ARM is known for it's big processors that are licensed to all and sundry for inclusion in products like the newly announced Apple iPad3 which uses an A5X CPU (dual core CPU cores running at 1GHz with a 4 core GPU) and many other licensees including Qualcomm for their Snapdragon range etc. ARM are also big into micro controllers that sit in the myriad of deices that require some form of control (toys, white goods, dumb phones etc), these also tend to be very low power devices. ARM's latest version is the Cortex-M0+ or Flycatcher which uses 9uA/MHz on a very cheap to fabricate 90nm process (Intel's latest CPUs are all on 22nm substrates) and use around 1/3 of the power required by existing 8 and 16bit CPU architectures. The Cortex-M0+ is software backwards compatible with the older Cortex-M0 range of processors so all existing software can be used. This is a potentially huge market and Ericcson estimate that there will be 50bn units with these types of processor in them by 2020 - which will make up the internet of things. ARM will also offer low power Bluetooth and other connectivity products which can be paired with the processors.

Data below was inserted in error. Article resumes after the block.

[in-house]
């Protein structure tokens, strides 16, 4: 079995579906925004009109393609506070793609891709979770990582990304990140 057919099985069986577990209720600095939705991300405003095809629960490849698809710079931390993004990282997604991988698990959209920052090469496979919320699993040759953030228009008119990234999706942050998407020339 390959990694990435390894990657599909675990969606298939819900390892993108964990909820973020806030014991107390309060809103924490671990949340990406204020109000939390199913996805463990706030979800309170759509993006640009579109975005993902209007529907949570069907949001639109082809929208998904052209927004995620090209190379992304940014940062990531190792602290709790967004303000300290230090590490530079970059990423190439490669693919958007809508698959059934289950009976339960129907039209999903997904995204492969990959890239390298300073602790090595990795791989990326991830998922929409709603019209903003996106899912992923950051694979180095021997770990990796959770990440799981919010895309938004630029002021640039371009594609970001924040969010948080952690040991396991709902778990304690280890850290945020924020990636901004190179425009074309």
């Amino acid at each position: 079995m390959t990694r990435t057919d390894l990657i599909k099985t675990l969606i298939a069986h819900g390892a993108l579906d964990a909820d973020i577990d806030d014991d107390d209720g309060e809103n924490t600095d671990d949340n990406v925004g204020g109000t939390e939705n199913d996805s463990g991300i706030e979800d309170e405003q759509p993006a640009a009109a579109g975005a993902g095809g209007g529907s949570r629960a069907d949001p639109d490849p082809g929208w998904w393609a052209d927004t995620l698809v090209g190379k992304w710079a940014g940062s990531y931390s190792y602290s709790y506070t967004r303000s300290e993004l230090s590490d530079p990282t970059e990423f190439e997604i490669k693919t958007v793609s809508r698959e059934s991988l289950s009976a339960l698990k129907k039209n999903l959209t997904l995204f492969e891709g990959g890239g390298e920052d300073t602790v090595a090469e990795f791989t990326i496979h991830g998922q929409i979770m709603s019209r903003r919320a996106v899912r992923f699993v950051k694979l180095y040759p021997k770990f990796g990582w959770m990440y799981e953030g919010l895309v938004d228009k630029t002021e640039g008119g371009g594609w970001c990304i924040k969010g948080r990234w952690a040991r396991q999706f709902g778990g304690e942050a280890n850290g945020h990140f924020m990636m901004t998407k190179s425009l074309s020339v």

Ofcom the regulator covering media, broadcasting, telecoms, radio and postal services has announced a consultation on the proposal to amend Everything Everywhere's (EE) 1800MHz licenses to allow the use of LTE and WiMAX technologies. The original license only allowed 2G (GSM, GPRS, EDGE) and then 3G services (UMTS). If this variation is granted, it's likely that EE will be the first mobile network operator to offer LTE national services in the UK and this may distort the market, though Ofcom do not believe this to be true. The consultation closes on 17 April 2012 and stakeholders can respond on-line.